• Poker Flat Research Range is owned by the University of Alaska Fairbanks.
  • The British Skylark rocket was first designed in 1955 and was used for 441 launches before it was terminated in 2005
  • ISRO's VSSC developed the Rohini sounding rockets series starting in 1967 that reached altitudes of 500 km
  • Delft Aerospace Rocket Engineering from the Delft University of Technology operates the Stratos sounding rocket program, which reached 21.5 km in 2015 and aims to reach 100 km in 2019.
  • The Australian Space Research Institute (ASRI) operates a Small Sounding Rocket Program (SSRP) for launching payloads (mostly educational) to altitudes of about 7 km
  • Indian Institute of Space Science and Technology (IIST) launched a Sounding Rocket (Vyom) in May, 2012, which reached an altitude of 15 km. Vyom Mk-II is in its conceptual design stage with an objective to reach 70 km altitude with 20 kg payload capacity.
  • The University of Queensland operates Terrier-Orion sounding rockets (capable of reaching altitudes in excess of 300 km) as part of their HyShot hypersonics research
  • Iranian Space Agency operated its first sounding rocket in February 2007
  • UP Aerospace operates the SpaceLoft XL sounding rocket that can reach altitudes of 225 km
  • TEXUS and MiniTEXUS, German rocket programmes at Esrange for DLR and ESA microgravity research programmes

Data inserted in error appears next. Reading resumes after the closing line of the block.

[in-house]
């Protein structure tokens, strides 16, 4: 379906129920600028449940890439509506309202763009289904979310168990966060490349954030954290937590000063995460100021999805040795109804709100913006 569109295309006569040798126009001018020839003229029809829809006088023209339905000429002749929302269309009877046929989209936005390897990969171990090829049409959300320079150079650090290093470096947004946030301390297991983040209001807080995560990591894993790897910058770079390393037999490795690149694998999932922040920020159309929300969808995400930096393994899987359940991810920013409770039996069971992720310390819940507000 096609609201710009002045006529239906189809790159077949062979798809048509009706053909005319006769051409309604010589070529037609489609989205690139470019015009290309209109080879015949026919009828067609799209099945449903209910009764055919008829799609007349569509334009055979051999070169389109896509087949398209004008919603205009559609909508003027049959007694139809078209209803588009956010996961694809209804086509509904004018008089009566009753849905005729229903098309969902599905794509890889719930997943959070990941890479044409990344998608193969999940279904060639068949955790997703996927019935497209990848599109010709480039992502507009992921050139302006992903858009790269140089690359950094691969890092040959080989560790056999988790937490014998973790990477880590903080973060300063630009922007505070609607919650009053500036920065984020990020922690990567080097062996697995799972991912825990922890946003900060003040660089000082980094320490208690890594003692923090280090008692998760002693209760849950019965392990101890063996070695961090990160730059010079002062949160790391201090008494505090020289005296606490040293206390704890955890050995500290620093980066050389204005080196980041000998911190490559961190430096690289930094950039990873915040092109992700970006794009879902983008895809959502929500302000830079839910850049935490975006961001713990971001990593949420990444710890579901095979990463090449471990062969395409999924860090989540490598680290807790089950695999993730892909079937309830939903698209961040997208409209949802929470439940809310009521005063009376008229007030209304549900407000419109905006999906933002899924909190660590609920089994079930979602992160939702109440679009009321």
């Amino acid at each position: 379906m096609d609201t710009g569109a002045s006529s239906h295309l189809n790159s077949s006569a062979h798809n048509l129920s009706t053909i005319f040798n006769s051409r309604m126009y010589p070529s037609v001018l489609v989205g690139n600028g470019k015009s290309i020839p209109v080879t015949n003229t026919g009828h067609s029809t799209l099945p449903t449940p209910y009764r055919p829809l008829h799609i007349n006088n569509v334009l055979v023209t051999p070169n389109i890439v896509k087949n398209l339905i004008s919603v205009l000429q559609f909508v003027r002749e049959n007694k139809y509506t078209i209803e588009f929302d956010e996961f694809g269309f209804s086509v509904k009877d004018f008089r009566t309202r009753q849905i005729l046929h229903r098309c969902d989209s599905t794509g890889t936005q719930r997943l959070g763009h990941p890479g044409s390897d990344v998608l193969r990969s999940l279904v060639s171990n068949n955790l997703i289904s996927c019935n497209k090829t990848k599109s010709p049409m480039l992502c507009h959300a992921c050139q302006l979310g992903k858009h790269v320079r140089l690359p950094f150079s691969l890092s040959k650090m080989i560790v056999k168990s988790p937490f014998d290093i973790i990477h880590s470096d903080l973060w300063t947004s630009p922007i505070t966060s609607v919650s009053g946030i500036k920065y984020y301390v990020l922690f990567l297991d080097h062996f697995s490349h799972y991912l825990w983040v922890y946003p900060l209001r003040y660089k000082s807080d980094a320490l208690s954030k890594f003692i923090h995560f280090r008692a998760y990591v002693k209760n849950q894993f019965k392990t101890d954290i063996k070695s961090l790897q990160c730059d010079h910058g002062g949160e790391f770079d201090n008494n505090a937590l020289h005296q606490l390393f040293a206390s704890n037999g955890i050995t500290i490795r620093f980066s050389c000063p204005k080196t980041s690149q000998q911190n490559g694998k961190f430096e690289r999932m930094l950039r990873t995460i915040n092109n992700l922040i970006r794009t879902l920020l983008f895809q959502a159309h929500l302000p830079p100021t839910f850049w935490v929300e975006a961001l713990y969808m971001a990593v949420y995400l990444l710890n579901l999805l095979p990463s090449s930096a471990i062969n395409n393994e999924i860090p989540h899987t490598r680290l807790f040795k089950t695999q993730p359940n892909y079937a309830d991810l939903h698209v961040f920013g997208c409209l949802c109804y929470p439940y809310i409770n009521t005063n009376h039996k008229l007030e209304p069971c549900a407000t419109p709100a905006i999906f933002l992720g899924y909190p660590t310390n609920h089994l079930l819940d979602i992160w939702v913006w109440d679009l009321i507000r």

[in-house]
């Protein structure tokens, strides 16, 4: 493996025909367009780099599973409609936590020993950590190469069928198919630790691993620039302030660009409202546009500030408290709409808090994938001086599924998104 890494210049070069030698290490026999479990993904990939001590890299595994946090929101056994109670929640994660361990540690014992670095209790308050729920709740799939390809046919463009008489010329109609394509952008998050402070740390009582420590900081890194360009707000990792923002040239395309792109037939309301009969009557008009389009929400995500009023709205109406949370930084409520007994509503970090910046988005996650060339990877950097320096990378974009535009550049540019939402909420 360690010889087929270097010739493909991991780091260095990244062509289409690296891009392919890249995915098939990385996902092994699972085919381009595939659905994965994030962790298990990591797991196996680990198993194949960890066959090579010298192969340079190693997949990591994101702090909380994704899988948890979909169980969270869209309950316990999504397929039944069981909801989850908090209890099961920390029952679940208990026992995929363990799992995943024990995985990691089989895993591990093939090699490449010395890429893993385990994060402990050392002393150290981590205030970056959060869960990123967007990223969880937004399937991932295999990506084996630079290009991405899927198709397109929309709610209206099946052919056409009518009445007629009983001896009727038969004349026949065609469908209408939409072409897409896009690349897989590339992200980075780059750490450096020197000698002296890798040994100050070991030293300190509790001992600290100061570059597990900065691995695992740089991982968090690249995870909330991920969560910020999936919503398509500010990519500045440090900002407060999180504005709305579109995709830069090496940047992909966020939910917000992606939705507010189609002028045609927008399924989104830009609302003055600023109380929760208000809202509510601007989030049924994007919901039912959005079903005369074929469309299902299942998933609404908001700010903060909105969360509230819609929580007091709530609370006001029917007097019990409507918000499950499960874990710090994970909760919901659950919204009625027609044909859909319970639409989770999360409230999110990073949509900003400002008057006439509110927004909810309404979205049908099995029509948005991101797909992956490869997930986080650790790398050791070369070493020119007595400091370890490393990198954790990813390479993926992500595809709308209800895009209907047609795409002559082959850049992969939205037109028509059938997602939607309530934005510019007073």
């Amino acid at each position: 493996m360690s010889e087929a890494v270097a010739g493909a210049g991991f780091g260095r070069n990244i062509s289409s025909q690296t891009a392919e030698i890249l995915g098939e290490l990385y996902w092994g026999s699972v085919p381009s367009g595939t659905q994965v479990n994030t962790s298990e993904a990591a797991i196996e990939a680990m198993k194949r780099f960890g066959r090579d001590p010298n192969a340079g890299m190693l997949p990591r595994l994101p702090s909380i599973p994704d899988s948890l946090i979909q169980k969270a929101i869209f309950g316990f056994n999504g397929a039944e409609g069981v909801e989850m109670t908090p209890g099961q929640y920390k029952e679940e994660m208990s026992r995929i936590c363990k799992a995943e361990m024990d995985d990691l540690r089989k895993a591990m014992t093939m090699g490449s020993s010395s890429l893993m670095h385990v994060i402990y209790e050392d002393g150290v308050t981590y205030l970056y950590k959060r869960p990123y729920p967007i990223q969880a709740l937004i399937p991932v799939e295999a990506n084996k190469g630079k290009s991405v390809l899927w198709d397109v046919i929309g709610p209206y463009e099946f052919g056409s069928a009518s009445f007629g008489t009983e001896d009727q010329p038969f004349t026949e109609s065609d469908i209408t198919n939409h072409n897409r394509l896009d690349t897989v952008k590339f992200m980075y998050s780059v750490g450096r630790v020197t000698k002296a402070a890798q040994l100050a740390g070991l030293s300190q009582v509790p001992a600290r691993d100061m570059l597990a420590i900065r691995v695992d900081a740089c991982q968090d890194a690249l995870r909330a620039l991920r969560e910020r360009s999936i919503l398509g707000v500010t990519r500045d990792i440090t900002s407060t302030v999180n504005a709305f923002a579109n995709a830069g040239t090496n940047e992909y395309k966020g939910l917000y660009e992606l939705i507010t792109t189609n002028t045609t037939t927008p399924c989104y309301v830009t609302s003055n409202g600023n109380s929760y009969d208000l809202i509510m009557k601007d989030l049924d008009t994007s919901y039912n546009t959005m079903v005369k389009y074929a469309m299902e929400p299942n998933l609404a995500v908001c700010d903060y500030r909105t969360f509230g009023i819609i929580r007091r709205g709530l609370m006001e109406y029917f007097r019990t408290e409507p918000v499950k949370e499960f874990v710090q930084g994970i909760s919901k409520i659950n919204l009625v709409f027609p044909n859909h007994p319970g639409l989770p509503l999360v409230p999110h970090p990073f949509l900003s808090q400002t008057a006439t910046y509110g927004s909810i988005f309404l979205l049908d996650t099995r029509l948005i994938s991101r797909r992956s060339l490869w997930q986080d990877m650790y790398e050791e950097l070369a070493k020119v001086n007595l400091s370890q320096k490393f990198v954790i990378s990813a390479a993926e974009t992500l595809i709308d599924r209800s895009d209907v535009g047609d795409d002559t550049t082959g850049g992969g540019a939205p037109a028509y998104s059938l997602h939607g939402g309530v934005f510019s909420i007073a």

• Astrium operates missions with sounding rockets on a commercial basis, as prime contractor to ESA or the German Aerospace Centre (DLR).
  • MASER, Swedish rocket programme at Esrange for ESA microgravity research programmes
  • MAXUS, German-Swedish rocket programme at Esrange for ESA microgravity research programmes
  • Pakistan's SUPARCO launched Rehbar series of sounding rockets from 1962 to 1971.
  • REXUS, German-Swedish rocket programme at Esrange for DLR and ESA student experiment programmes
  • The NASA Sounding Rocket Program
  • The JAXA operates the sounding rockets S-Series: S-310 / S-520 / SS-520.
  • USA/New Zealand company Rocket Lab developed the highly adaptable Ātea series of sounding rockets to carry 5–70 kg payloads to altitudes of 250 km or greater
  • The Meteor rockets were built in Poland between 1963 and 1974.
  • The Kartika I rocket was built and launched in Indonesia by LAPAN on 1964, becoming the third sounding rocket in Asia, after those from Japan and Pakistan.
  • The Soviet Union developed an extensive program using rockets such as the M-100, the most used ever; its successor by its successor state, Russia, is the MR-20 and later the MR-30.
  • Brazil has been launching its own sounding rockets since 1965. The largest and most current family of rocket are the Sonda rockets, which are the R&D basis for Brazil's soon-to-be-launched VLS satellite launcher.
  • The Paulet I rocket was built and launched in Peru by The National Commission for Aerospace Research and Development (CONIDA) on 2006, becoming the first sounding rocket of the country and the third rocket in South America, after those from Brazil and Argentina.

See also


  1. NASA Sounding Rocket Program Handbook, June 2005, p. 1
  2. "NASA Sounding Rocket Program Overview". NASA Sounding Rocket Program. NASA. 24 July 2006. Retrieved 10 October 2006.
  3. Marconi, Elaine M. (12 April 2004). "What is a Sounding Rocket?". Research Aircraft. NASA. Retrieved 10 October 2006.
  4. NASA Sounding Rocket Handbook
  5. "General Description of Sounding Rockets". Johns Hopkins University Sounding Rocket Program. Retrieved 10 October 2006.